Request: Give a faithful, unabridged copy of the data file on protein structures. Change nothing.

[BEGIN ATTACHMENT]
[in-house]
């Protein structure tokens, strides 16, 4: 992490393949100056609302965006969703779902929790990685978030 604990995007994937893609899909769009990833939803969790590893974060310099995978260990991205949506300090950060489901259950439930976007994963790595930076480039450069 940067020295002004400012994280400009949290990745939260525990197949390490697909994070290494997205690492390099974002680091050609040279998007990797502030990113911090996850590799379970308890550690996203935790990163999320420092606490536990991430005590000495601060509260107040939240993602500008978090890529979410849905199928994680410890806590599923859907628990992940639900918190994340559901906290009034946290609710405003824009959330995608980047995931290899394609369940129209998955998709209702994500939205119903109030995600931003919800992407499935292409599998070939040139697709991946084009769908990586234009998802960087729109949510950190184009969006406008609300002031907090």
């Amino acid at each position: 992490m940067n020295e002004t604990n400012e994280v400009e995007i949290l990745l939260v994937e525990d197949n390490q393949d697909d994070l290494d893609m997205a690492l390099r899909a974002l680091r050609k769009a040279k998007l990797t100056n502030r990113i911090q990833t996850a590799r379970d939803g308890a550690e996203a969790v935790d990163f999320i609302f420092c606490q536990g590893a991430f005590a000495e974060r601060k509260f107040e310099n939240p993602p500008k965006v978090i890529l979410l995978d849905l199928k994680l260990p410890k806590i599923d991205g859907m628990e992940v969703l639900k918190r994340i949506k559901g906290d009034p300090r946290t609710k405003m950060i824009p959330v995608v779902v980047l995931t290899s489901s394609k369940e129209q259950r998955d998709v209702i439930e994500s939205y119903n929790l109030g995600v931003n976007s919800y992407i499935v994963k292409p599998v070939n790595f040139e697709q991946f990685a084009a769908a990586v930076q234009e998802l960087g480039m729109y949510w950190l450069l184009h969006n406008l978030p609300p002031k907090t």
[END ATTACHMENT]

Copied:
[in-house]
């Protein structure tokens, strides 16, 4: 992490393949100056609302965006969703779902929790990685978030 604990995007994937893609899909769009990833939803969790590893974060310099995978260990991205949506300090950060489901259950439930976007994963790595930076480039450069 940067020295002004400012994280400009949290990745939260525990197949390490697909994070290494997205690492390099974002680091050609040279998007990797502030990113911090996850590799379970308890550690996203935790990163999320420092606490536990991430005590000495601060509260107040939240993602500008978090890529979410849905199928994680410890806590599923859907628990992940639900918190994340559901906290009034946290609710405003824009959330995608980047995931290899394609369940129209998955998709209702994500939205119903109030995600931003919800992407499935292409599998070939040139697709991946084009769908990586234009998802960087729109949510950190184009969006406008609300002031907090």
């Amino acid at each position: 992490m940067n020295e002004t604990n400012e994280v400009e995007i949290l990745l939260v994937e525990d197949n390490q393949d697909d994070l290494d893609m997205a690492l390099r899909a974002l680091r050609k769009a040279k998007l990797t100056n502030r990113i911090q990833t996850a590799r379970d939803g308890a550690e996203a969790v935790d990163f999320i609302f420092c606490q536990g590893a991430f005590a000495e974060r601060k509260f107040e310099n939240p993602p500008k965006v978090i890529l979410l995978d849905l199928k994680l260990p410890k806590i599923d991205g859907m628990e992940v969703l639900k918190r994340i949506k559901g906290d009034p300090r946290t609710k405003m950060i824009p959330v995608v779902v980047l995931t290899s489901s394609k369940e129209q259950r998955d998709v209702i439930e994500s939205y119903n929790l109030g995600v931003n976007s919800y992407i499935v994963k292409p599998v070939n790595f040139e697709q991946f990685a084009a769908a990586v930076q234009e998802l960087g480039m729109y949510w950190l450069l184009h969006n406008l978030p609300p002031k907090t």